Wednesday, 12 March 2014

Seoul Food Tour


Seoul Food Tour

I love travelling solo, but the one single thing I hate about it, is eating solo. So on my trip to Seoul last week I booked myself on a food tour with O'ngo Food Tours. What better way to share a meal and discover a new cuisine.

Seoul Food Tour

I happened to be the only one on the tour as the other two people didn't show up, so I had a private VIP tour. Our first stop was a tent in Skirt Alley which owes its name to the many Korean BBQ joints that are located in this narrow street. My guide and I sat down on either side of the round, drum shape table which had a BBQ grill on top. Now the way a Korean BBQ works is that you grill your meat, in our case they were long strips of pork. When done, you cut the strips with scissors and lay them in lettuce leaves, add some kimchi (pickled cabbage) some samjang (spicy paste) or garlic. Wrap it all up and put in your mouth. Then repeat. We washed it all down with a lethal cocktail my guide prepared which consisted of beer, soju and coca cola. Apparently this is what the Seoul kids drink these days.

Seoul Food Tour

After we'd finished the meat, we walked over to Insadong where we had a dish called toppoki. Technically toppoki is a snack that is eaten in between meals, but to me it was more like a full-blown meal. The original version is a soupy dish that consists of soft rice cakes, fish cakes and sweet red chili, however we had the royal version which was named that way as it used to be served at the royal court. Our royal version had noodles, some veggies and mini dumplings as well. Here my guide introduced me to makgeolli, a drink that looks a lot like milk, but tastes a lot like sake. Albeit a fizzy one. It used to be a drink drunk by peasants and therefor it's drunk from metal bowls.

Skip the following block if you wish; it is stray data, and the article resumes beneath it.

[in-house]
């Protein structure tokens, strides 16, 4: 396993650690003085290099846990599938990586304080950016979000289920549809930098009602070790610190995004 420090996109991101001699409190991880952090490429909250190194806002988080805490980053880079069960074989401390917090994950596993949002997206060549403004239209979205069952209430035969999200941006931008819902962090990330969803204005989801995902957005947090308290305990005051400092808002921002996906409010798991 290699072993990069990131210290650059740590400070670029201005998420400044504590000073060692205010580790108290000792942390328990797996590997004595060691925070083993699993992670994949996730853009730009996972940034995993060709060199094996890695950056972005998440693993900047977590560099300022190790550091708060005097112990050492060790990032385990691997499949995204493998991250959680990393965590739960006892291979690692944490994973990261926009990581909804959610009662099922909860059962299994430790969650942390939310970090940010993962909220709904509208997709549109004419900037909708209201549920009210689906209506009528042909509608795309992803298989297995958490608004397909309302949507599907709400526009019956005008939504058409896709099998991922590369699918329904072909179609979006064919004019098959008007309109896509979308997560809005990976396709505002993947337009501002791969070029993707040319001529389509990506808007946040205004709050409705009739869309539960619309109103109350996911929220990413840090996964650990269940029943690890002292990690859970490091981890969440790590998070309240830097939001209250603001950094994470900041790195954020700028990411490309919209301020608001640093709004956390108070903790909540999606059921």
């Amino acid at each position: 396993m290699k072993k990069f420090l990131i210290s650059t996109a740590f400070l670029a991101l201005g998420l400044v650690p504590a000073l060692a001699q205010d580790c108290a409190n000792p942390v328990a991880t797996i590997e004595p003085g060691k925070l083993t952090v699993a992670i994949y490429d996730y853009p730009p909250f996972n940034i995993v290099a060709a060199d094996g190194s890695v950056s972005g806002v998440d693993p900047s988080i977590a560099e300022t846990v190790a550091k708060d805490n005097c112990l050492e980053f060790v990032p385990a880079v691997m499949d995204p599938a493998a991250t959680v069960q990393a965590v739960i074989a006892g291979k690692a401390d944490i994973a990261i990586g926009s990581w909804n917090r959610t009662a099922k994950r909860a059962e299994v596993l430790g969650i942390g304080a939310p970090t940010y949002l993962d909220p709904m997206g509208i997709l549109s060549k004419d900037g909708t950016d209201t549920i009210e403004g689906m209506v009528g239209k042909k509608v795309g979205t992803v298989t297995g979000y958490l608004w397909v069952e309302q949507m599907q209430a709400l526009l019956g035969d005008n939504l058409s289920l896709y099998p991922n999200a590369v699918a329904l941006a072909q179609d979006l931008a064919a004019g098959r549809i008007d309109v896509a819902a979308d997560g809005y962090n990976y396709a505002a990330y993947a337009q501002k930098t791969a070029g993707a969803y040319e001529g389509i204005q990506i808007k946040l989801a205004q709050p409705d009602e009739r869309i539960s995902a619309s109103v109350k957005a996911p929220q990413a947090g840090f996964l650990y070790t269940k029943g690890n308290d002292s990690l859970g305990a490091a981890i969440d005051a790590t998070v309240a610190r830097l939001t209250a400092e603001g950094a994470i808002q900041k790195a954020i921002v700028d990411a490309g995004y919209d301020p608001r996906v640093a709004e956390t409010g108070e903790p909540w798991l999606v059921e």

Seoul Food Tour


Seoul Food Tour

Our third meal of the night was another tent where we tried freshly grilled mackerel. My guide explained that these tents were places where locals got together for a quick meal after work and catch up on things. Not my favourite dish of the tour, I admit, but what I did like of the third stop were the cartoons hanging on the tent's walls. My guide told me they were made by a famous local cartoonist and there was one particular drawing showing Kim Jung-Il demanding missile soup. The mackerel was washed down with more makgeolli.

Seoul Food Tour

Already feeling quite full, we had one more stop to make. We hopped on a bus and headed to Gwangjang Market, which is Korea's oldest traditional market place. My guide took me to a restaurant that was famous for its Korean omelettes. These omelettes were made of bean paste instead of eggs, and you add onions and bacon. After technically having had three meals already, I only managed to try a few bites. We finished the evening with a few more bowls of makgeolli, before I headed back to the hotel. Feeling slightly tipsy, but a world of culinary knowledge wiser.

Seoul Food Tour

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